Designer/Developer Diary, Oath

Oath | Designer Diary 14: Suit Spotlight (Order and Beasts)

Earlier this week I wrote a little about the rules that inform the game's card list. Today I'm going to chat a bit about some cards in the context of those rules.

Designer/Developer Diary, Oath

Oath | Designer Diary 13: Building a Card Atlas

When I tell folks about Oath, one thing I like to mention is that the game will have more than two-hundred unique cards. Today I want to talk a little about where that number comes from and walk you all through some of the design challenges that were associated with working on such a large scale.

Designer/Developer Diary, Oath

Oath | Designer Diary 12: Oath's Landscapes

After a lot of futzing around I found that the only essential structural element I needed in terms of the game's geography was to be able to handle the difference between core and periphery. Thankfully, that's an easy enough thing to collapse down to a single stack of cards, which is critical to how the game stores its map.

Kickstarter, Oath

Oath: Chronicles of Empire & Exile launches on Kickstarter!

In Oath, one to six players guide the course of history in an ancient land. Players might take the role of agents bolstering the old order or scheme to bring the kingdom to ruin.

Designer/Developer Diary, Oath

Oath | Designer Diary 11: The Roguish Cards of Oath

From the very first entry in these series, I hope it's been clear that Oath was always a game that was going to need cards. When I look back on very early proto-Oath designs from many years ago, it's clear to me that the roadblocks I encountered in that game's design existed mostly because I didn't have the proper tools to build the game.

Designer/Developer Diary, Oath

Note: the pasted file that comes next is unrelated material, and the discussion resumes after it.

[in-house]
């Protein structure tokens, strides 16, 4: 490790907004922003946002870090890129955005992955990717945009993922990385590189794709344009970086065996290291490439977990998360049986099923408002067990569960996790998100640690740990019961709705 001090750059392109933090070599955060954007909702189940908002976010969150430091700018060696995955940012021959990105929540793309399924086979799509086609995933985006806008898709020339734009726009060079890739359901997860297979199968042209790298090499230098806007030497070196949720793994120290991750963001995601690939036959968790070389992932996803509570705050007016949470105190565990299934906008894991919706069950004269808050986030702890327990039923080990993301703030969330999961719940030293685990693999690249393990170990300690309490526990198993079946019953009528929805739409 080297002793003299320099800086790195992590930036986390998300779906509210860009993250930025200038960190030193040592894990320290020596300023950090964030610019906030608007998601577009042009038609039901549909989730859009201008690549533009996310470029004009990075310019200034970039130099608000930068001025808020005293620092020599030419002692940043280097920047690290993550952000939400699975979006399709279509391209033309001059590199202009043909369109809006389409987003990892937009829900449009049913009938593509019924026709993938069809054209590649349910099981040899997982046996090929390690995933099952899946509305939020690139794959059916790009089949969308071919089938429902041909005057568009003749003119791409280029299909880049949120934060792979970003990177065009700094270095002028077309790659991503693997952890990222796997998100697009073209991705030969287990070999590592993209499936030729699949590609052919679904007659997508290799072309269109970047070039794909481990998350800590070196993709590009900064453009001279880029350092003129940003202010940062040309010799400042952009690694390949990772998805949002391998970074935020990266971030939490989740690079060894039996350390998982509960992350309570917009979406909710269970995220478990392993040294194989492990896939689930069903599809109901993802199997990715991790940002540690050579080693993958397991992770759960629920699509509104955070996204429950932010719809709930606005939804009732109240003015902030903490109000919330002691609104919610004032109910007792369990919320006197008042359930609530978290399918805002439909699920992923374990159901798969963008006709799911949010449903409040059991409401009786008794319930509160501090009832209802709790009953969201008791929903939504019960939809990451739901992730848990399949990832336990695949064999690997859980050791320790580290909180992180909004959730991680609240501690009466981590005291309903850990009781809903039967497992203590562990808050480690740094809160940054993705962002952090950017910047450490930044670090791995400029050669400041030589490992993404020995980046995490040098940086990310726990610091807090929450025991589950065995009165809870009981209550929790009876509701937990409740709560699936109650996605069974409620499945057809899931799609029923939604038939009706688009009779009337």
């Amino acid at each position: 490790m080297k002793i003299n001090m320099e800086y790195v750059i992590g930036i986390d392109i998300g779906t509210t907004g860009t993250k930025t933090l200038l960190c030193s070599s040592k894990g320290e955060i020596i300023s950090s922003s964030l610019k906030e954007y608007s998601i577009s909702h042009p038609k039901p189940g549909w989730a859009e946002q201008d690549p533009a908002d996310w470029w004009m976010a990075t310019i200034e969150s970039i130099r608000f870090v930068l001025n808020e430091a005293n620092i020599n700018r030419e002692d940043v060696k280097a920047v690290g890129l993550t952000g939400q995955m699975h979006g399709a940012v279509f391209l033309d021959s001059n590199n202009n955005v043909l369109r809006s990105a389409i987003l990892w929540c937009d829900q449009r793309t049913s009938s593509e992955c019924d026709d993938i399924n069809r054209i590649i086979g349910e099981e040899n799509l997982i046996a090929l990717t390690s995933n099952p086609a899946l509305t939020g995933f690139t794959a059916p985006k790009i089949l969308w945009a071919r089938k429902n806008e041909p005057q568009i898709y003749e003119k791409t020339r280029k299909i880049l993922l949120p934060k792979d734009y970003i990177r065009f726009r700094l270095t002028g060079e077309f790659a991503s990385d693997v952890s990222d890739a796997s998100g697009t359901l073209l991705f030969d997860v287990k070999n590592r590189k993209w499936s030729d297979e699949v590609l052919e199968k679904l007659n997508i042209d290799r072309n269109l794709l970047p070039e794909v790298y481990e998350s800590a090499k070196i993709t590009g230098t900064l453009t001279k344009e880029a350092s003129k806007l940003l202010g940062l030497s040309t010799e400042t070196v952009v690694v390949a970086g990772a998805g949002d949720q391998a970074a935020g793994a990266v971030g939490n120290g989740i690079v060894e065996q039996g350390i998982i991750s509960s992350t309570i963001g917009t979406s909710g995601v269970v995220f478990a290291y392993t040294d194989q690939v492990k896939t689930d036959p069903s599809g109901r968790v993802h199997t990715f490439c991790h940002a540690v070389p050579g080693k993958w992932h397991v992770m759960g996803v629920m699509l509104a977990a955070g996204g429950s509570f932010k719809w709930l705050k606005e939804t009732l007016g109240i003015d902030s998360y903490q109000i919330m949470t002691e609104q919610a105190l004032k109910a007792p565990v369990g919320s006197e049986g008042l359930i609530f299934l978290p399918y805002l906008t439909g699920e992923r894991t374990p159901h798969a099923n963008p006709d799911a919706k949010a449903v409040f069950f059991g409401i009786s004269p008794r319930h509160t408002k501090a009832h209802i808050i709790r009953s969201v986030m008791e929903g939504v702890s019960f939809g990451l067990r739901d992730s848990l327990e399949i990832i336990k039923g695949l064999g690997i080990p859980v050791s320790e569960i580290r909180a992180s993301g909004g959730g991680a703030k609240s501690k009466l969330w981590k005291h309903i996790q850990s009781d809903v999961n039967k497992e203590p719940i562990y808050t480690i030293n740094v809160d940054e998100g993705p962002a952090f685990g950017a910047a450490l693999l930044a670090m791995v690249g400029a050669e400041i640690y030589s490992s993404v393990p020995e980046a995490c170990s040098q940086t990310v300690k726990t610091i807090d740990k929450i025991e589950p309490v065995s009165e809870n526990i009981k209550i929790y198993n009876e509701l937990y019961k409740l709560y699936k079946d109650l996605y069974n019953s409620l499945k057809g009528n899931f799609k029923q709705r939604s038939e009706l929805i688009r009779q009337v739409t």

Oath | Designer Diary 10: The Political Economies of Oath

I love closed and semi-closed economic systems in games. It's one reason why I was thrilled to see The Estates get wide distribution last year and one reason why Container beats out most other economic games on the market. A closed economic system is usually symptomatic of a interactive system. It's one of the few design elements that will almost always get me to give something a try, even if I have no other interest in the game.

Designer/Developer Diary, Oath

Oath | Designer Diary 9: The Long March to Oath's Combat System

I'm quite bad at building games around a single clever mechanism. I don't mean to present any false modesty here. I'm bad at it, and I wish I wasn't. While I'm working on a game, I tend generate a lot of little mechanical systems. Most of these are serviceable and will work just fine in whatever game I'm working on or will maybe work on some future project. But, every once in awhile I'll cook up something especially cute. That's when I know I'm in trouble.

Designer/Developer Diary, Oath

Oath | Designer Diary 8: Destinations and Paths (Victory Part 3)

Today I want to wrap up this series of posts on Oath's victory condition. I'll be talking a little about the end-game and offer some more specifics on how the four different path of victory work.

Designer/Developer Diary, Oath

Oath | Designer Diary 7: Are You In or Out? (Victory Part 2)

If there's a common thread that connects the designs I've worked on over the last several years, it's that they are preoccupied with “bad marriages” between players where one or more members must simultaneously work together and against their partners. A victory is never earned alone—the trick is figuring out how to get others to help you win.